Canadian researcher warns of vulnerability in protocol used by M2M applications

Poor security surrounding an obscure but common machine-to-machine messaging protocol is exposing personal and corporate data, warns a Canadian security researcher.

Darryl Burke, CTO of an Ontario software marketing firm who also runs a consulting business on the side, says using the Shodan search engine he’s found several examples of unsecured servers with poorly-configured versions of  Message Queuing Telemetry Transport (MQTT), a lightweight messaging protocol used by developers in a number of applications.

Problems include

–an Edmonton municipal parking lot that uses service from a third-party vendor which photographs the licence plates of cars entering the lot to confirm payment. These images, however, aren’t encrypted. Since being notified the city is looking into the issue;

— a Canadian firm that sells a background music service to companies for stores and elevators, which exposed data such as which playlists are chosen by customers. This isn’t personal information, Burke says, but it could be of interest to a competitor. Burke said the company told him the service is a proof-of-concept and knows about the leak;

—a U.S.-based taxi dispatch service whose messages to drivers on where and when to pick up fares can be intercepted. These messages may include a phone number.

IT administrators “need to be aware of this if they’re using IoT infrastructure, or vendor software that uses it,” said Burke. They should be asking the right questions and making sure it’s protected, otherwise they could be inadvertently exposing their data.”

His warning comes as Trend Micro released a report on vulnerabilities in MQTT and a protocol called CoAP (Constrained Application Protocol), which allows the creation of the equivalent of HTTP for constrained nodes in client-server applications. CoAP is based on the User Datagram Protocol (UDP, the report warns so is inherently susceptible to Internet Protocol (IP) spoofing.

“During our research, we found hundreds of thousands of misconfigured hosts that exposed credentials, sensitive information, and industry-related process data,” says the report.

The cautions from Burke and Trend Micro are a reminder to CISOs of the dangers posed by industrial automated machine-to-machine and Internet of Things devices, and how purchasing and security team decision-makers can’t just assume devices are secure. Developers also have to ensure the protocols are properly implemented.

Burke came across problems with MQTT while working on a project for his full-time employer. An open standard, MQTT is a publish-subscribe protocol that handles one-to-many communication mediated by brokers. One client can subscribe to it and send out messages which others can act on,  The messages or data may be stored in a database on a server. Wondering how many organizations use MQTT, Burke did a quick Internet scan using the Shodan search engine and found 10,000 hosts in North America alone. Then he started building a tool to determine how many of those had security problems.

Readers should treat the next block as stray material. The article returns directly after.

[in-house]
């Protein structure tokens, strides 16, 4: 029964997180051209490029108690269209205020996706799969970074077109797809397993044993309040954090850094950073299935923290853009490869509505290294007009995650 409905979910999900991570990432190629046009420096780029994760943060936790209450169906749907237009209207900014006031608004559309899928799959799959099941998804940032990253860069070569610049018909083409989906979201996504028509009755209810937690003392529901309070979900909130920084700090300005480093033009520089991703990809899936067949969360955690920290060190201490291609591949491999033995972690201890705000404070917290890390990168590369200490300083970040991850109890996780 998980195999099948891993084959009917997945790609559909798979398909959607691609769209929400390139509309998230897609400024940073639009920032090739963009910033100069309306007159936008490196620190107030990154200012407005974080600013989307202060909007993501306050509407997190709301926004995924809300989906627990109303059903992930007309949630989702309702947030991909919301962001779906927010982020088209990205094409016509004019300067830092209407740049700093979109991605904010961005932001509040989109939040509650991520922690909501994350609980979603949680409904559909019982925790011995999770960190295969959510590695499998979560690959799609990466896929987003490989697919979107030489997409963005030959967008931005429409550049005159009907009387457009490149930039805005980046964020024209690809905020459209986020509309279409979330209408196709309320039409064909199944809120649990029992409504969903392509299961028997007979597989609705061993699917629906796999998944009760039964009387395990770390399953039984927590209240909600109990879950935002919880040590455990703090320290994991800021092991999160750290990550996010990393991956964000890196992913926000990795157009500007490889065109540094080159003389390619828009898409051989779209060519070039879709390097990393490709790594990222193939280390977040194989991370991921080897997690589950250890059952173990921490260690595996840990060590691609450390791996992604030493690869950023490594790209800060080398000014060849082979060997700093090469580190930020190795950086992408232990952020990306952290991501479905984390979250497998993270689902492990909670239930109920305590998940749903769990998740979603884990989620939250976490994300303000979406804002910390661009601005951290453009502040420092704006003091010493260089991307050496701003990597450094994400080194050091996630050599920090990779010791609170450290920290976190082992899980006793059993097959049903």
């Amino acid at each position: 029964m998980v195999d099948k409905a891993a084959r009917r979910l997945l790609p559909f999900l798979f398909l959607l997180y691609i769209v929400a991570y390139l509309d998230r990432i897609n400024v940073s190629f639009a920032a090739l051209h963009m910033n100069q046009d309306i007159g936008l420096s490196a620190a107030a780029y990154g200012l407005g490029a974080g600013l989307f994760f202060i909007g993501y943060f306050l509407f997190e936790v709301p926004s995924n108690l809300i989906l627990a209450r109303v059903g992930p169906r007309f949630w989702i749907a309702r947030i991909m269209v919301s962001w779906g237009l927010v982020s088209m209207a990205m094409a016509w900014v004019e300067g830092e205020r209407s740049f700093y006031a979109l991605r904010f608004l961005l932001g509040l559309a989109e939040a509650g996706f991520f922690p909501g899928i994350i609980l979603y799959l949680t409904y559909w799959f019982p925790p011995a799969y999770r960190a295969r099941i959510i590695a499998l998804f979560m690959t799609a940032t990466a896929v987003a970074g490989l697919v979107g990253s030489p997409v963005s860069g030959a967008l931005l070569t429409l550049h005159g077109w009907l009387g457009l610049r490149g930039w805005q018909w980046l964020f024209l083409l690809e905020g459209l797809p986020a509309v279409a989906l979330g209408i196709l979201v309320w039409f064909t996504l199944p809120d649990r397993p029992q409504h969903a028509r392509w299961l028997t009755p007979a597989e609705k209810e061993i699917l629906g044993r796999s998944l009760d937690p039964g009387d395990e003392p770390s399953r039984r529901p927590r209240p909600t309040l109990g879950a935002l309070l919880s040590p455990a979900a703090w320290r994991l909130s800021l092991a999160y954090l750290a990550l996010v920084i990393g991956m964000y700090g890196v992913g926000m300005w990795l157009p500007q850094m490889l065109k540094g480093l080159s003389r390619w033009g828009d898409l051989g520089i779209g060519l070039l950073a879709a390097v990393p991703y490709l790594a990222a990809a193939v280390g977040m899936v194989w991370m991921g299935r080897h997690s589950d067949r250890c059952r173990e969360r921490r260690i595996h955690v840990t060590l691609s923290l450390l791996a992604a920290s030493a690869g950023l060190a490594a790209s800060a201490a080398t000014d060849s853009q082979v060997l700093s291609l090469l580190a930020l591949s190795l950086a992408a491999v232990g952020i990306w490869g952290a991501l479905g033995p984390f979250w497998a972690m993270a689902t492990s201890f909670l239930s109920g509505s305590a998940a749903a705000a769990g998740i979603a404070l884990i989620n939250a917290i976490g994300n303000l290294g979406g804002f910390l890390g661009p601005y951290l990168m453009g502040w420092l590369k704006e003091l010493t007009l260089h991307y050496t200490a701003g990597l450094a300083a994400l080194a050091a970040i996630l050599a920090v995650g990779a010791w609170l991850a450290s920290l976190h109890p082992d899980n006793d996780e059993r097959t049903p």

The early version of the tool has found a lot.

Burke also found security issues in the protocol itself. This last finding was verified by Trend Micro, which said in its report the MQTT standard has some corner cases that could subject implementations to vulnerabilities. One involves the Unicode handling in topic strings. The standard leaves it up to the developer to close the connection upon failing the validation of disallowed UTF-8 code points. So if it happens that a broker does not check for disallowed UTF-8 code points, a malicious client could take advantage of the discrepancy to disconnect other clients through invalidly encoded strings.

“Of course,” says the report, “if the broker follows the standard, it wouldn’t be an issue. Interestingly, if both the broker and the client do not follow the standard, the issue is also avoided. But if the broker does not follow the standard and the client does, the client will disconnect upon receiving invalid content.”

Despite being relatively new, CoAP is already implemented in many pieces of internet-of-things (IoT) and industrial-internet-of-things (IIoT) software, says Trend Micro. “Security issues that we highlight are primarily due to the “connectionless” nature of User Datagram Protocol (UDP), on which it is based.”

One problem with CoAP is it could be used in distributed denial of service amplification attacks because a client could be fooled by a UDP packet with a spoofed source IP address, says the report. Trend Micro estimates the amplification would be 32 times the source, so an attacker with access to a 1-Mbps link would be able to hit a target at 32 Mbps.

”One of the benefits of MQTT, being a ‘publish and subscribe’ (service) … is one client can just publish a message without having to worry about who’s listening,” said Burke. “Whoever’s listening can say, ‘Send me messages of this type,’ and the server will send off the data without the endpoints knowing about each other.” However, he added, if the MQTT server isn’t secured anyone can log into it and query for all messages saved.

As a result administrators or security teams have to ensure not only that all servers exposed to the Internet are protected from any attack, M2M messages have to be encrypted. The data clients send to each other may also have to be limited.

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Howard Solomon
Howard Solomon
Currently a freelance writer, I'm the former editor of and Computing Canada. An IT journalist since 1997, I've written for several of ITWC's sister publications including and Computer Dealer News. Before that I was a staff reporter at the Calgary Herald and the Brampton (Ont.) Daily Times. I can be reached at hsolomon [@]

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